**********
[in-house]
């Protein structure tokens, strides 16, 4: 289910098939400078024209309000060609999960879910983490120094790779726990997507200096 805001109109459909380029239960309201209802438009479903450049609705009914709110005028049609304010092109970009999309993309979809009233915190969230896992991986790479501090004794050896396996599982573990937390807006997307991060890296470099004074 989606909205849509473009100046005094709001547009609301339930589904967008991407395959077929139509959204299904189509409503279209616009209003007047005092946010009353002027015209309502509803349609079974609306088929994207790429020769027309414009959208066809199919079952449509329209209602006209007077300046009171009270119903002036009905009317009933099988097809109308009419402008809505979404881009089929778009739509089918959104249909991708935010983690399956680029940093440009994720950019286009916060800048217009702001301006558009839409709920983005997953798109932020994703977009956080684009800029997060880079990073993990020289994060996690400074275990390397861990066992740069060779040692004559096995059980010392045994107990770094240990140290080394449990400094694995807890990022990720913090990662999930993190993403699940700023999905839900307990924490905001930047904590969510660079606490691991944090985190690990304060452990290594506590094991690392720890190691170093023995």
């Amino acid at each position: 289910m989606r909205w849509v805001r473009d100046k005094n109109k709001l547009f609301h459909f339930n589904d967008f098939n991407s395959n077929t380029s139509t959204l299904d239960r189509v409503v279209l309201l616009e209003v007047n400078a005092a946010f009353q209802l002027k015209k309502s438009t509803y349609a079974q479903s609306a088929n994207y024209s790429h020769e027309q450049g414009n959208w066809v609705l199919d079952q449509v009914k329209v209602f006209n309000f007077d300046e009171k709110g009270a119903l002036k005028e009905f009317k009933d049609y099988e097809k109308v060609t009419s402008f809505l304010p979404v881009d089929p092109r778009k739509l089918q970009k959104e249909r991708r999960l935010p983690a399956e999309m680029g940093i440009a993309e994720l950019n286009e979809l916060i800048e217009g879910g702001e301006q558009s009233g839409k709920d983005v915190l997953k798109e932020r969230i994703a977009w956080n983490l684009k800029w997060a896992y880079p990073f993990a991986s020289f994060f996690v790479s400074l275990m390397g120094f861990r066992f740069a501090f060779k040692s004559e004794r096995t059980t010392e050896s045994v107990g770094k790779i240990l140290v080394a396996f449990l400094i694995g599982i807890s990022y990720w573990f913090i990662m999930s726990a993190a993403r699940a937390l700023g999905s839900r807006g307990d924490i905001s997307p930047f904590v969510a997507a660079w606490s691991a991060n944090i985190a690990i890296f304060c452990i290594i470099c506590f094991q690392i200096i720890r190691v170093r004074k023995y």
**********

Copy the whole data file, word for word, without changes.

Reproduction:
[in-house]
């Protein structure tokens, strides 16, 4: 289910098939400078024209309000060609999960879910983490120094790779726990997507200096 805001109109459909380029239960309201209802438009479903450049609705009914709110005028049609304010092109970009999309993309979809009233915190969230896992991986790479501090004794050896396996599982573990937390807006997307991060890296470099004074 989606909205849509473009100046005094709001547009609301339930589904967008991407395959077929139509959204299904189509409503279209616009209003007047005092946010009353002027015209309502509803349609079974609306088929994207790429020769027309414009959208066809199919079952449509329209209602006209007077300046009171009270119903002036009905009317009933099988097809109308009419402008809505979404881009089929778009739509089918959104249909991708935010983690399956680029940093440009994720950019286009916060800048217009702001301006558009839409709920983005997953798109932020994703977009956080684009800029997060880079990073993990020289994060996690400074275990390397861990066992740069060779040692004559096995059980010392045994107990770094240990140290080394449990400094694995807890990022990720913090990662999930993190993403699940700023999905839900307990924490905001930047904590969510660079606490691991944090985190690990304060452990290594506590094991690392720890190691170093023995």
């Amino acid at each position: 289910m989606r909205w849509v805001r473009d100046k005094n109109k709001l547009f609301h459909f339930n589904d967008f098939n991407s395959n077929t380029s139509t959204l299904d239960r189509v409503v279209l309201l616009e209003v007047n400078a005092a946010f009353q209802l002027k015209k309502s438009t509803y349609a079974q479903s609306a088929n994207y024209s790429h020769e027309q450049g414009n959208w066809v609705l199919d079952q449509v009914k329209v209602f006209n309000f007077d300046e009171k709110g009270a119903l002036k005028e009905f009317k009933d049609y099988e097809k109308v060609t009419s402008f809505l304010p979404v881009d089929p092109r778009k739509l089918q970009k959104e249909r991708r999960l935010p983690a399956e999309m680029g940093i440009a993309e994720l950019n286009e979809l916060i800048e217009g879910g702001e301006q558009s009233g839409k709920d983005v915190l997953k798109e932020r969230i994703a977009w956080n983490l684009k800029w997060a896992y880079p990073f993990a991986s020289f994060f996690v790479s400074l275990m390397g120094f861990r066992f740069a501090f060779k040692s004559e004794r096995t059980t010392e050896s045994v107990g770094k790779i240990l140290v080394a396996f449990l400094i694995g599982i807890s990022y990720w573990f913090i990662m999930s726990a993190a993403r699940a937390l700023g999905s839900r807006g307990d924490i905001s997307p930047f904590v969510a997507a660079w606490s691991a991060n944090i985190a690990i890296f304060c452990i290594i470099c506590f094991q690392i200096i720890r190691v170093r004074k023995y």